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Finding Menendez's Footprint
By Kelly Enright
One day in 1934, a gardener planting orange trees in the hot Florida sun churned up an unexpected find—a human skeleton. The body had been laid out with arms crossed over its chest in the typical Christian practice. He reported the discovery to the landowner, then state Senator William B. Fraser, who operated a tourist attraction on the site known as the Fountain of Youth. Fraser immediately contacted the Smithsonian Institution, hoping they would investigate. They did, ultimately uncovering a cemetery of more than 120 burials, and thus beginning excavations at the Fountain of Youth Park site, which is one of the longest on-going archaeological projects in the United States.
The Pompeii of The Americas
By Michael Bawaya
This particular find was unremarkable—"It’s probably a corn plant," Sheets said—but it’s the first discovery during this, his 21st season of field work, at Joya de Ceren (Jewel of Ceren), a World Heritage Site in southwest El Salvador that takes its name from the adjacent town. Approximately 1,400 years ago a nearby volcano known as Loma Caldera erupted, burying a small Maya farming village under layers of ash.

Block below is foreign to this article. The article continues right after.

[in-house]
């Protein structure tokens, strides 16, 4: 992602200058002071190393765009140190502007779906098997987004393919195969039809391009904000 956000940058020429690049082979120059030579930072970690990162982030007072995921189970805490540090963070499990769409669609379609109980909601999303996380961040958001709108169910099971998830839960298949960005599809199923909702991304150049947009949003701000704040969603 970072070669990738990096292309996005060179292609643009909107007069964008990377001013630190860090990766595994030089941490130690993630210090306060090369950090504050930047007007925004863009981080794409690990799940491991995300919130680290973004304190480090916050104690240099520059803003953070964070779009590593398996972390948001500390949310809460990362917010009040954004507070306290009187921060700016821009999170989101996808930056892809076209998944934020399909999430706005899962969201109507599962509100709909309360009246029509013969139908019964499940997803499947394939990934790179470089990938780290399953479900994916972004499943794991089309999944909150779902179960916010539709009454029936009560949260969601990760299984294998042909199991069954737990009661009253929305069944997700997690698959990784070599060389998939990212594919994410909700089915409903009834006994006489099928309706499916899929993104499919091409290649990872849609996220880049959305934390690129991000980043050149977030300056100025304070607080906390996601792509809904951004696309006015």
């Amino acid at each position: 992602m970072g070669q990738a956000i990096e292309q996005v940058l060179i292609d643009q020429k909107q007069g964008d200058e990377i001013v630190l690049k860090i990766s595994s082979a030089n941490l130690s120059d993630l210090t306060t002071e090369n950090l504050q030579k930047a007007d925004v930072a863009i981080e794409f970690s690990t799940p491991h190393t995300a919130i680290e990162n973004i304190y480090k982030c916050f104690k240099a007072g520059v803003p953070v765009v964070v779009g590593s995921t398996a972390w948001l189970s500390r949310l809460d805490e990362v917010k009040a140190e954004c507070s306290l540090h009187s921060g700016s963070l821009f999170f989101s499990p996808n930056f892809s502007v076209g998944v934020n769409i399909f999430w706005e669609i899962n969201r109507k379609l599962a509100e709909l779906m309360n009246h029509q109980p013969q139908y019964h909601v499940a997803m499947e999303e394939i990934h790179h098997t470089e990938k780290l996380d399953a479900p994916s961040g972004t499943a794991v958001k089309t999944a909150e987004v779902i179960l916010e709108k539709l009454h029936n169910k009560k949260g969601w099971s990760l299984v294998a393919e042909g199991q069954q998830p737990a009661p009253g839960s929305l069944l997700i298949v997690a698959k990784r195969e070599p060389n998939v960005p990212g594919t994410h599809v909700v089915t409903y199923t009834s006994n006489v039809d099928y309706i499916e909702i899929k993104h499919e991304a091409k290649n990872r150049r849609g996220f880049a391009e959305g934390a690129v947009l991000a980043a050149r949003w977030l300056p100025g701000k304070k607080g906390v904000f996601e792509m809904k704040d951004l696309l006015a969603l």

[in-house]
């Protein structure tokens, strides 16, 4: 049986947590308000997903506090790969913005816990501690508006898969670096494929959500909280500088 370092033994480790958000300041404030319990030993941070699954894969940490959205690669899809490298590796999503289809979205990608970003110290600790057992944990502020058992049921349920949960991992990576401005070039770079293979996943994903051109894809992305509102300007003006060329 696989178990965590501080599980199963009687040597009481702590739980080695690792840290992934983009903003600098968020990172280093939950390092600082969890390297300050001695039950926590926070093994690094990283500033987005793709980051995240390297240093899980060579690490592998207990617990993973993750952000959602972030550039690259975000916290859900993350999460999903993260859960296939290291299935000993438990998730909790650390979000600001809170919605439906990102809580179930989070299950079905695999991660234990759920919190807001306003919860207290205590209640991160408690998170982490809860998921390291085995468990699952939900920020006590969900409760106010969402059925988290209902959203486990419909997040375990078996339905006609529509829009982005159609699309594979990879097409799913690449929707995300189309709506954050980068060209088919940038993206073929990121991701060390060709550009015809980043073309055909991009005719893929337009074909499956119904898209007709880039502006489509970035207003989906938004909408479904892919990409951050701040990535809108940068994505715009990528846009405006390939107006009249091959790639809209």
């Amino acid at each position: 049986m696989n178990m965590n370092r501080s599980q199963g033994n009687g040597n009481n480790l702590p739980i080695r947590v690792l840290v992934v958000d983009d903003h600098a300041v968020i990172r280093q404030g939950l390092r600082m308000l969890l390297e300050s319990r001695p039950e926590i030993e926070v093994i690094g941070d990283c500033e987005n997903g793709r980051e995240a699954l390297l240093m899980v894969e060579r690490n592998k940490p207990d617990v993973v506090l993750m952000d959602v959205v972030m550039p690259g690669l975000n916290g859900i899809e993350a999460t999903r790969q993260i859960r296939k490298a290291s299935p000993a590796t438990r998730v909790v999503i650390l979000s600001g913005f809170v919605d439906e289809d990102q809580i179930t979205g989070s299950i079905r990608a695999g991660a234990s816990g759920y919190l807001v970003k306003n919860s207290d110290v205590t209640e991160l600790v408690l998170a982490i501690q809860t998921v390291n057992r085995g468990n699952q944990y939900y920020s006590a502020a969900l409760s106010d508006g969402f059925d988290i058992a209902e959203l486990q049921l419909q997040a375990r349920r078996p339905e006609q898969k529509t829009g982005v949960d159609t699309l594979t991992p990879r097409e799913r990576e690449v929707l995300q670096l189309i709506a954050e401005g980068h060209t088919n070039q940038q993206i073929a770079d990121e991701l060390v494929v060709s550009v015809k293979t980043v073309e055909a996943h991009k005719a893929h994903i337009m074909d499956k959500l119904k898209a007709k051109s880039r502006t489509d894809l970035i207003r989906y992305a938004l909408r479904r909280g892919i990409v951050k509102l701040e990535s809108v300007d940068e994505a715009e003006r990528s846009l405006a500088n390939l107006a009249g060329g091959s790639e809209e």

The Conservancy Preserves One of the Largest Known Fremont Sites in Utah
Through a fortuitous collaboration of agencies and organizations, the Conservancy has acquired Paragonah Mounds, a Fremont village in Utah’s Parowan Valley. Although, according to historical documents, the site had more than 400 mounds covering close to a square mile in the late 1800s, the largest remaining intact portion is a 12-acre site containing 28 mounds. Nonetheless, the site, which dates between a.d. 700 and 1300, is still one of the largest Fremont villages known in the state. While farming and residential development have destroyed much of the enormous site over the years, what remains is well preserved.
Fall 2013 issue of American Archaeology
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